The Sting Operator

The expression ‘Sting Operation’ seems to have emerged from the title of a popular movie called “The Sting” which was screened sometime in the year 1973. The movie was based on a somewhat complicated plot hatched by two persons to trick a third person into committing a crime. Being essentially a deceptive operation, though designed to nab a criminal, a sting operation raises certain moral and ethical questions.

A Sting Operation carried out in public interest has had the approval of the Hon’ble Supreme Court in R.K. Anand v. Registrar, Delhi High Court (2009) 8 SCC 106 though it will be difficult to understand the ratio in the said case as an approval of such a method as an acceptable principle of law enforcement valid in all cases. Such operations by the enforcement agencies are yet to be experimented and tested in India and legal acceptance thereof by our legal system is yet to be answered.

What would be the position of such operations if conducted not by a State Agency but by a private individual and the liability, not of the principal offender honey trapped into committing the crime, but that of the Sting Operator who had stained his own hands while entrapping what he considers to be the main crime and the main offender? Should such an individual i.e. the Sting Operator be held to be criminally liable for commission of the offence that is inherent and inseparable from the process by which commission of another offence is sought to be established? Should the commission of the first offence be understood to be obliterated and extinguished in the face of claims of larger public interest that the Sting Operator seeks to make, namely, to expose the main offender of a serious crime injurious to public interest?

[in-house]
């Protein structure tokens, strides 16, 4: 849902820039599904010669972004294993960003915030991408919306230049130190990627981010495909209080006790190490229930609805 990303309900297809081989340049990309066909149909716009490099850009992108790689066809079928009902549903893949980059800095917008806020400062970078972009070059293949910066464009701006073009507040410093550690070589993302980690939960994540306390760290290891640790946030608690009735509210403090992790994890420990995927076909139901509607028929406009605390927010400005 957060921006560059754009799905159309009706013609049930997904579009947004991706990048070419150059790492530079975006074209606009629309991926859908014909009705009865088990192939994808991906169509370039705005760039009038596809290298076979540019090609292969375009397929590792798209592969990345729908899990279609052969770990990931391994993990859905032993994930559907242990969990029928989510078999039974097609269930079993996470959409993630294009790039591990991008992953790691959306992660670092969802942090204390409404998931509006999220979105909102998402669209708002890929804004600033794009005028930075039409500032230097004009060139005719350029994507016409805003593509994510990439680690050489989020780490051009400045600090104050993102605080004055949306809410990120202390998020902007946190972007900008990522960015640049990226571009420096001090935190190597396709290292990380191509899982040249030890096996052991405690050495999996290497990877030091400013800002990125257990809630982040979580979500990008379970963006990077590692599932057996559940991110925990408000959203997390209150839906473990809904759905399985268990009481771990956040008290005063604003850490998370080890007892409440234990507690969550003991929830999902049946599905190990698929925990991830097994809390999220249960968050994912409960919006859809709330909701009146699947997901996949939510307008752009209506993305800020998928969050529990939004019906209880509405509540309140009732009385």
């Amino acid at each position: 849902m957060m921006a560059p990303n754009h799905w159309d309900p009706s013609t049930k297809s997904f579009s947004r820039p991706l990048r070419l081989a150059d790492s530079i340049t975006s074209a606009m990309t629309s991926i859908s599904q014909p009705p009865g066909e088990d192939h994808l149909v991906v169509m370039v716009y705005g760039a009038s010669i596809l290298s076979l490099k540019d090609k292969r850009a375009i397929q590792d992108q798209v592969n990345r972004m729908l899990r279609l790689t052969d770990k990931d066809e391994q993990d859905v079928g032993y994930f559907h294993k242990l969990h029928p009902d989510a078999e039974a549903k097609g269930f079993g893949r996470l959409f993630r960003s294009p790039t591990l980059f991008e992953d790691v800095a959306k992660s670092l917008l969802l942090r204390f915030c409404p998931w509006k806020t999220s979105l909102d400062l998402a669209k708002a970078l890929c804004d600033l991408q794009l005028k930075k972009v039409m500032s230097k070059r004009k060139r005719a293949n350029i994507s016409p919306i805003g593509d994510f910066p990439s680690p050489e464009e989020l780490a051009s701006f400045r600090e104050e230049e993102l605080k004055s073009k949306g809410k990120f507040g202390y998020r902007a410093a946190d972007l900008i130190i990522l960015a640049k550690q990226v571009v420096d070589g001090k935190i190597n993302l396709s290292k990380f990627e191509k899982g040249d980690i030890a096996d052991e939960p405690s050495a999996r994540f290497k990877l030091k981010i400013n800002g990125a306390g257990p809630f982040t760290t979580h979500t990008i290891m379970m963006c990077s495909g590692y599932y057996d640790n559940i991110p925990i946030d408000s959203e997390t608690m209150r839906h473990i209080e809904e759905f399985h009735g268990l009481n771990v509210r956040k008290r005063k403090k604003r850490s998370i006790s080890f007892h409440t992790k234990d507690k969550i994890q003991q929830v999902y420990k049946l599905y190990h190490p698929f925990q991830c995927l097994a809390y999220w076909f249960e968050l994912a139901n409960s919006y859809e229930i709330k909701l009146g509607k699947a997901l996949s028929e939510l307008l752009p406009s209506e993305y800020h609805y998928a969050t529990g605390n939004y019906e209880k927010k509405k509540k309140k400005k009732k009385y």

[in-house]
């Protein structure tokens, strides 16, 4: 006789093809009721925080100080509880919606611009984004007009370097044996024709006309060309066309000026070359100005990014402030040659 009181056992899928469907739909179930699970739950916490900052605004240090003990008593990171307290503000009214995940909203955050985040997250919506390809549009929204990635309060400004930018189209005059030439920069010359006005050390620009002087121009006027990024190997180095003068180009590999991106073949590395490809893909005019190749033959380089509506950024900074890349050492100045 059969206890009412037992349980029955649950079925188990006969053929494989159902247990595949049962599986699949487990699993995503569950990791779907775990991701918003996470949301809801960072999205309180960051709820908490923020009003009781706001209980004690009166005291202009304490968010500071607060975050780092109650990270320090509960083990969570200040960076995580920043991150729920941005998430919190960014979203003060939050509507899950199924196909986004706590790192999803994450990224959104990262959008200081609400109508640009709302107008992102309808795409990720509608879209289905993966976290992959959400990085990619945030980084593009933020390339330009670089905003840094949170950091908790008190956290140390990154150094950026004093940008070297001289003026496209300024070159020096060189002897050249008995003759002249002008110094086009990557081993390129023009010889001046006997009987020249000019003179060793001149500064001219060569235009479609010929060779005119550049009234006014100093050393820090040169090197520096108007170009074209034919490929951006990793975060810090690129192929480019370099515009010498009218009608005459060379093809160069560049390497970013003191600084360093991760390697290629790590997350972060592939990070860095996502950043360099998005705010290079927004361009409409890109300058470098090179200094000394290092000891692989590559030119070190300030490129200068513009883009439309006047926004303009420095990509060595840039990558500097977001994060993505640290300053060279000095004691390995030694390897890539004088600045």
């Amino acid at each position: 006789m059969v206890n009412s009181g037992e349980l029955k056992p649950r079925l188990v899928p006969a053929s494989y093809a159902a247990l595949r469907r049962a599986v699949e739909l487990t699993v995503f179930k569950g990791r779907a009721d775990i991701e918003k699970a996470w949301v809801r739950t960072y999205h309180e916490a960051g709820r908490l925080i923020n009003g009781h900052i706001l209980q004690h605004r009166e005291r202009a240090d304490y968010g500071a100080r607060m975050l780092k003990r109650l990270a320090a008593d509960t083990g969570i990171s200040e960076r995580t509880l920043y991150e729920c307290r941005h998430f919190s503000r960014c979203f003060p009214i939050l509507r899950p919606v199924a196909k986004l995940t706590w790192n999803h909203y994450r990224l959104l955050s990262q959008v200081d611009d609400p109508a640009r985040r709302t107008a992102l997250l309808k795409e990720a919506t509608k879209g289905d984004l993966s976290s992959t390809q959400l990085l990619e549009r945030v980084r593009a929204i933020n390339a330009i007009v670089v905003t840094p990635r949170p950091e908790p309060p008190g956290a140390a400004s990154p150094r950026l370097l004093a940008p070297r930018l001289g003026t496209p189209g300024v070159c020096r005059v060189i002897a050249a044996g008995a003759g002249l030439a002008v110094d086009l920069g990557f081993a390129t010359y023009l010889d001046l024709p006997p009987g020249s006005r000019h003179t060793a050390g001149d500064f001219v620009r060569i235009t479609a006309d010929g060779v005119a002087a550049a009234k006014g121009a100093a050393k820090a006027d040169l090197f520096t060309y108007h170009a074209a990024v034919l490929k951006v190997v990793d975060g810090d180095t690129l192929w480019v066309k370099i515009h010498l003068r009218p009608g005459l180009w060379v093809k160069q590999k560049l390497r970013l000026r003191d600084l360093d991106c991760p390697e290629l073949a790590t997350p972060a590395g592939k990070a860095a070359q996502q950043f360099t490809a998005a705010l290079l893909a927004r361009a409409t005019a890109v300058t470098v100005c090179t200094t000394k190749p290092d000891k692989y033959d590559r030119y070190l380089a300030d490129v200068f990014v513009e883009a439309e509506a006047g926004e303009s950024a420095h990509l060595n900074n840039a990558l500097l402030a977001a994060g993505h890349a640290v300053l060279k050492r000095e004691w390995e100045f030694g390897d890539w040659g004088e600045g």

The answer to the above would depend, as in any criminal case, on the facts and circumstances thereof. A crime does not stand obliterated or extinguished merely because its commission is claimed to be in public interest. Any such principle would be abhorrent to our criminal jurisprudence. At the same time the criminal intent behind the commission of the act which is alleged to have occasioned the crime will have to be established before the liability of the person charged with the commission of crime can be adjudged.

Whether the operation was really a journalistic exercise and the giving of the bribe was a mere sham or pretence or whether the giving of the bribe was with expectation of favours, are questions that can only be answered by the evidence of the parties. Such facts cannot be a matter of an assumption. It is only in cases where the question reasonably arises whether the Sting Operator had a stake in the favours that were allegedly sought in return for the bribe that the issue will require determination in the course of a full-fledged trial. The above is certainly not exhaustive of the situations where such further questions may arise requiring a deeper probe. As such situations are myriad, if not infinite, any attempt at illustration must be avoided.

3 Judge Bench in Rajat Prasad v. CBI, (2014) 6 SCC 495.

The Sting